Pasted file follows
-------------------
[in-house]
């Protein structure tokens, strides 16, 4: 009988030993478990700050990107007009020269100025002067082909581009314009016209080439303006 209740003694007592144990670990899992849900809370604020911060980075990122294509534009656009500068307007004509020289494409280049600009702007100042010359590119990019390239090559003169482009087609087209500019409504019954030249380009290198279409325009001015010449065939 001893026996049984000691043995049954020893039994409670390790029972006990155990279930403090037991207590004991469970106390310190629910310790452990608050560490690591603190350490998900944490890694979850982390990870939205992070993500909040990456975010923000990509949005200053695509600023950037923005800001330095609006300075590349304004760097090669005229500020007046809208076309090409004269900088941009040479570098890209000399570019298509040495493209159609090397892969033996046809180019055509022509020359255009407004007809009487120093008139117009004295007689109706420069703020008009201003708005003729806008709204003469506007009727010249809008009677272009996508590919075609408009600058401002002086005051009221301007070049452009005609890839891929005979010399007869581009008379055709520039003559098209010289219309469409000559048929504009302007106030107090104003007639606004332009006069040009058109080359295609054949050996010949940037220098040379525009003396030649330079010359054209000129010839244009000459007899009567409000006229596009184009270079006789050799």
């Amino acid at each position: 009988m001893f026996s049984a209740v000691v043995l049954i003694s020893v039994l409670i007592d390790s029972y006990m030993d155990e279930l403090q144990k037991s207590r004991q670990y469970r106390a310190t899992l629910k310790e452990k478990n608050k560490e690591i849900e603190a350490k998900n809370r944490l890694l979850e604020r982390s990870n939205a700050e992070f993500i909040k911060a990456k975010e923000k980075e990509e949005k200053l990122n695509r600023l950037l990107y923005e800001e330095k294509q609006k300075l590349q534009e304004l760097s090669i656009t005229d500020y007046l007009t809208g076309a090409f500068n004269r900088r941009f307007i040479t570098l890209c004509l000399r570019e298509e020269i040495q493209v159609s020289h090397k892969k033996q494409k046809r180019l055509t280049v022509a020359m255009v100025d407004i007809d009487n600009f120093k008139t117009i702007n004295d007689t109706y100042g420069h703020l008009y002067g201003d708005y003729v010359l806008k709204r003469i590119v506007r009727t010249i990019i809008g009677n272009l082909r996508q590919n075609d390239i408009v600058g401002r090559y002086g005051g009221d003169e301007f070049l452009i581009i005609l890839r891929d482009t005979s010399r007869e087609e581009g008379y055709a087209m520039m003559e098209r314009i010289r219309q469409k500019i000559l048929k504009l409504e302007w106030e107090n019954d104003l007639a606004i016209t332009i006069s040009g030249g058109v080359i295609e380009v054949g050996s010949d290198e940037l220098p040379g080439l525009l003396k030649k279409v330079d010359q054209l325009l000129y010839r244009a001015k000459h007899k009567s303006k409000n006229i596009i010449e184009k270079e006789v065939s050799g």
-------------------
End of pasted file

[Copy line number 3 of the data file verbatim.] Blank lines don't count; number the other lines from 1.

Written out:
């Amino acid at each position: 009988m001893f026996s049984a209740v000691v043995l049954i003694s020893v039994l409670i007592d390790s029972y006990m030993d155990e279930l403090q144990k037991s207590r004991q670990y469970r106390a310190t899992l629910k310790e452990k478990n608050k560490e690591i849900e603190a350490k998900n809370r944490l890694l979850e604020r982390s990870n939205a700050e992070f993500i909040k911060a990456k975010e923000k980075e990509e949005k200053l990122n695509r600023l950037l990107y923005e800001e330095k294509q609006k300075l590349q534009e304004l760097s090669i656009t005229d500020y007046l007009t809208g076309a090409f500068n004269r900088r941009f307007i040479t570098l890209c004509l000399r570019e298509e020269i040495q493209v159609s020289h090397k892969k033996q494409k046809r180019l055509t280049v022509a020359m255009v100025d407004i007809d009487n600009f120093k008139t117009i702007n004295d007689t109706y100042g420069h703020l008009y002067g201003d708005y003729v010359l806008k709204r003469i590119v506007r009727t010249i990019i809008g009677n272009l082909r996508q590919n075609d390239i408009v600058g401002r090559y002086g005051g009221d003169e301007f070049l452009i581009i005609l890839r891929d482009t005979s010399r007869e087609e581009g008379y055709a087209m520039m003559e098209r314009i010289r219309q469409k500019i000559l048929k504009l409504e302007w106030e107090n019954d104003l007639a606004i016209t332009i006069s040009g030249g058109v080359i295609e380009v054949g050996s010949d290198e940037l220098p040379g080439l525009l003396k030649k279409v330079d010359q054209l325009l000129y010839r244009a001015k000459h007899k009567s303006k409000n006229i596009i010449e184009k270079e006789v065939s050799g």